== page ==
Charles St. trolley could be vital link
I applaud the Charles Street Development Corp. for aggressively moving forward to study the feasibility of a trolley line to connect the Inner Harbor with Johns Hopkins University's Homewood campus ("City pledge for a study raises hopes for trolley," June 21).
This system certainly could help march development up Charles and St. Paul streets and provide new hubs of development and activity in our city.
I am concerned, however, that the city should not view this project in a vacuum.
It may be the Charles Street Development Corp.'s responsibility to work to develop Charles Street and the surrounding corridors. But city leaders have a responsibility to think about the entire city.
And the trolley system along Charles Street could be Phase One of a larger project to improve transit across the northern part of the city, a project that could be extended with links to Hampden, Loyola College or even Towson, depending on the cost and feasibility of extending the system.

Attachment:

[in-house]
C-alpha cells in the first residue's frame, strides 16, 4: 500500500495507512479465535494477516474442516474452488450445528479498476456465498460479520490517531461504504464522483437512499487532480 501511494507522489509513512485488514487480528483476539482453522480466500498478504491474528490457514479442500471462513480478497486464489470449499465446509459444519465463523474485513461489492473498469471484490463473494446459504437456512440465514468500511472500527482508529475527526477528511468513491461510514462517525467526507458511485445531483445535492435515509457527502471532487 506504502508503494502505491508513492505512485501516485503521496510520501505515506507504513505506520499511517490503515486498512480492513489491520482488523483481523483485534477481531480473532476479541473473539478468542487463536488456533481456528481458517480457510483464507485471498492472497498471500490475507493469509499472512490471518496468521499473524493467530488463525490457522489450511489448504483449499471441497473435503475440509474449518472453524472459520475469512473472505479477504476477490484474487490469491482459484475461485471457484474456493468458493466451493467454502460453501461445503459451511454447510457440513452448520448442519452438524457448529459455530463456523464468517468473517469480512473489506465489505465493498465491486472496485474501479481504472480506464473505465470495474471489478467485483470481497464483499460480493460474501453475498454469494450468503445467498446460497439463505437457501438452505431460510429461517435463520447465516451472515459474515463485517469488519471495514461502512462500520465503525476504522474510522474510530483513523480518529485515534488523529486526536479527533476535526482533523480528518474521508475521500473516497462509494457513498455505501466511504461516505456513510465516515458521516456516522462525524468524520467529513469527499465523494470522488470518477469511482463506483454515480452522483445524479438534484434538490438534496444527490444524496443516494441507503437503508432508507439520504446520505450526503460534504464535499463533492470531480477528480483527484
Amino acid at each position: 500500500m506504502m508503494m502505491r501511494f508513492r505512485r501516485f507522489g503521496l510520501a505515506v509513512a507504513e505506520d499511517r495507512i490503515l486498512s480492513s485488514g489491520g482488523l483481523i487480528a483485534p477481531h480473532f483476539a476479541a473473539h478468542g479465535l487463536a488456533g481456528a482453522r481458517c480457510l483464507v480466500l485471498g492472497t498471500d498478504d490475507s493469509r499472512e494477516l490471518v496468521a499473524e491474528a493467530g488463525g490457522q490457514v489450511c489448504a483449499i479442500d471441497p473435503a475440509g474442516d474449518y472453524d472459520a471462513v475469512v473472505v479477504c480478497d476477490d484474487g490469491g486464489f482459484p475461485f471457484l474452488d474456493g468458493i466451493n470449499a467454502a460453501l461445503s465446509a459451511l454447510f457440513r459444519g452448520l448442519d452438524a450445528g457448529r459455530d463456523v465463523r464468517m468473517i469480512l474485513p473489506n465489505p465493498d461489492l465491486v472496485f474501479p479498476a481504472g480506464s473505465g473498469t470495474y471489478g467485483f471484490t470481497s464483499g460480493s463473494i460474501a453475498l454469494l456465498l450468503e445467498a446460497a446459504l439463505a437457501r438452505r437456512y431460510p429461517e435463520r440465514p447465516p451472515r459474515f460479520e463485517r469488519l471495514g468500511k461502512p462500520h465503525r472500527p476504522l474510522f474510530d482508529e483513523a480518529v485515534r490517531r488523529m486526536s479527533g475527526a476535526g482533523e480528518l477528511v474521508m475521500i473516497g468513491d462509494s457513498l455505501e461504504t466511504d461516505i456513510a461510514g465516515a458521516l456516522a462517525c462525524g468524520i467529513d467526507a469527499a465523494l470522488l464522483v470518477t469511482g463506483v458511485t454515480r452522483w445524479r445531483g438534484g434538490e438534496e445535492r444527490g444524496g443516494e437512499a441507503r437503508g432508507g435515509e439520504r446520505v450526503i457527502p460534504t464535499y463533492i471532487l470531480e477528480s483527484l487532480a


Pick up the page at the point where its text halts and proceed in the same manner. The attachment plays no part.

Also, it would be a sin for this system not to provide a direct, rail-to-rail connection with the existing light rail system, perhaps in the Mount Royal-Penn Station area near Charles Street.
Baltimore has missed too many opportunities - let's not add this one to the list.
Chikwe C. Njoku
Consumers pay toll for fuel efficiency
I read with interest the editorial "Oil slick" (June 19) and take issue with two of the points it makes.
First, I don't believe that Sen. Barbara A. Mikulski, or any other politician, must protect consumers from making rational choices.
Every major carmaker sells fuel-efficient cars - General Motors alone sells 24 models with a 2007 EPA highway rating of 30 miles per hour or more. And EPA fuel economy ratings are readily available and prominently displayed on the window sticker of every new car and light truck.
So it is hard to see how the fuel economy debate can be framed as an issue of consumer protection.
I also take issue with The Sun's reference to "scientific" evidence that fuel economy can quickly be improved to an average of 40 miles per gallon.
The implication of this claim is that Americans can have significantly better fuel economy with no trade-offs.